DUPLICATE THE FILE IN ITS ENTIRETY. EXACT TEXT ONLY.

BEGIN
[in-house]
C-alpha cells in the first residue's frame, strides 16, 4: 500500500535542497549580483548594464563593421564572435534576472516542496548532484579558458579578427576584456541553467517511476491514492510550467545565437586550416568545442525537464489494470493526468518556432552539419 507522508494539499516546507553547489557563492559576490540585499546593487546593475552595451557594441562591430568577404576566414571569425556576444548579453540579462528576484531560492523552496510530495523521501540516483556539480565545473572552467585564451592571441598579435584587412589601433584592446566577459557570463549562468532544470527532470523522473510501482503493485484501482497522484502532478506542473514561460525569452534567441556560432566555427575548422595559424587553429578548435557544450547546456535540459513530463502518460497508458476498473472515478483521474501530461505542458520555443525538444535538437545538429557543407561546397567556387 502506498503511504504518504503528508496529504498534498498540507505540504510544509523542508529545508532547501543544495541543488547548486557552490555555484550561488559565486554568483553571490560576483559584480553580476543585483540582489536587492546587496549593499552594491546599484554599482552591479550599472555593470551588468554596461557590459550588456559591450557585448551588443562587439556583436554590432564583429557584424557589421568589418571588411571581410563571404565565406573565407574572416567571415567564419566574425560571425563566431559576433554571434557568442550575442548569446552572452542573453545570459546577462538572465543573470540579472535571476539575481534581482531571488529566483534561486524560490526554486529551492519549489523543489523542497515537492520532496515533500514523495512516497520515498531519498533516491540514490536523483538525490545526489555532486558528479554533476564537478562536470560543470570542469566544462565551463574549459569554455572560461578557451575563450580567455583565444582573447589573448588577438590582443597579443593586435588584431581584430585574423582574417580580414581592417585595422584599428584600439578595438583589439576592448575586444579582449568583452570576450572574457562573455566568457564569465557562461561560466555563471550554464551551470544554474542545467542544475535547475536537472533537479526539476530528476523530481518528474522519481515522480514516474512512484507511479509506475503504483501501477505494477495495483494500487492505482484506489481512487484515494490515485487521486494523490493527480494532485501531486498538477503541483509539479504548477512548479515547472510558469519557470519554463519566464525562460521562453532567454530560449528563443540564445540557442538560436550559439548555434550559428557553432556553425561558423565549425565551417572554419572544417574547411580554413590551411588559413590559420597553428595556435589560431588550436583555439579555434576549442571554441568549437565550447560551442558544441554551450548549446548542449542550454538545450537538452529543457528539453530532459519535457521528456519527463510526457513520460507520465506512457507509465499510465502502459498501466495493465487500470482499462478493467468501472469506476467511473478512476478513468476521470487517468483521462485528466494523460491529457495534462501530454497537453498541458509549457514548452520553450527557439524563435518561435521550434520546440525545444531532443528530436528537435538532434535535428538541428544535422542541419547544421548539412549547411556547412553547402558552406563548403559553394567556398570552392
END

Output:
[in-house]
C-alpha cells in the first residue's frame, strides 16, 4: 500500500535542497549580483548594464563593421564572435534576472516542496548532484579558458579578427576584456541553467517511476491514492510550467545565437586550416568545442525537464489494470493526468518556432552539419 507522508494539499516546507553547489557563492559576490540585499546593487546593475552595451557594441562591430568577404576566414571569425556576444548579453540579462528576484531560492523552496510530495523521501540516483556539480565545473572552467585564451592571441598579435584587412589601433584592446566577459557570463549562468532544470527532470523522473510501482503493485484501482497522484502532478506542473514561460525569452534567441556560432566555427575548422595559424587553429578548435557544450547546456535540459513530463502518460497508458476498473472515478483521474501530461505542458520555443525538444535538437545538429557543407561546397567556387 502506498503511504504518504503528508496529504498534498498540507505540504510544509523542508529545508532547501543544495541543488547548486557552490555555484550561488559565486554568483553571490560576483559584480553580476543585483540582489536587492546587496549593499552594491546599484554599482552591479550599472555593470551588468554596461557590459550588456559591450557585448551588443562587439556583436554590432564583429557584424557589421568589418571588411571581410563571404565565406573565407574572416567571415567564419566574425560571425563566431559576433554571434557568442550575442548569446552572452542573453545570459546577462538572465543573470540579472535571476539575481534581482531571488529566483534561486524560490526554486529551492519549489523543489523542497515537492520532496515533500514523495512516497520515498531519498533516491540514490536523483538525490545526489555532486558528479554533476564537478562536470560543470570542469566544462565551463574549459569554455572560461578557451575563450580567455583565444582573447589573448588577438590582443597579443593586435588584431581584430585574423582574417580580414581592417585595422584599428584600439578595438583589439576592448575586444579582449568583452570576450572574457562573455566568457564569465557562461561560466555563471550554464551551470544554474542545467542544475535547475536537472533537479526539476530528476523530481518528474522519481515522480514516474512512484507511479509506475503504483501501477505494477495495483494500487492505482484506489481512487484515494490515485487521486494523490493527480494532485501531486498538477503541483509539479504548477512548479515547472510558469519557470519554463519566464525562460521562453532567454530560449528563443540564445540557442538560436550559439548555434550559428557553432556553425561558423565549425565551417572554419572544417574547411580554413590551411588559413590559420597553428595556435589560431588550436583555439579555434576549442571554441568549437565550447560551442558544441554551450548549446548542449542550454538545450537538452529543457528539453530532459519535457521528456519527463510526457513520460507520465506512457507509465499510465502502459498501466495493465487500470482499462478493467468501472469506476467511473478512476478513468476521470487517468483521462485528466494523460491529457495534462501530454497537453498541458509549457514548452520553450527557439524563435518561435521550434520546440525545444531532443528530436528537435538532434535535428538541428544535422542541419547544421548539412549547411556547412553547402558552406563548403559553394567556398570552392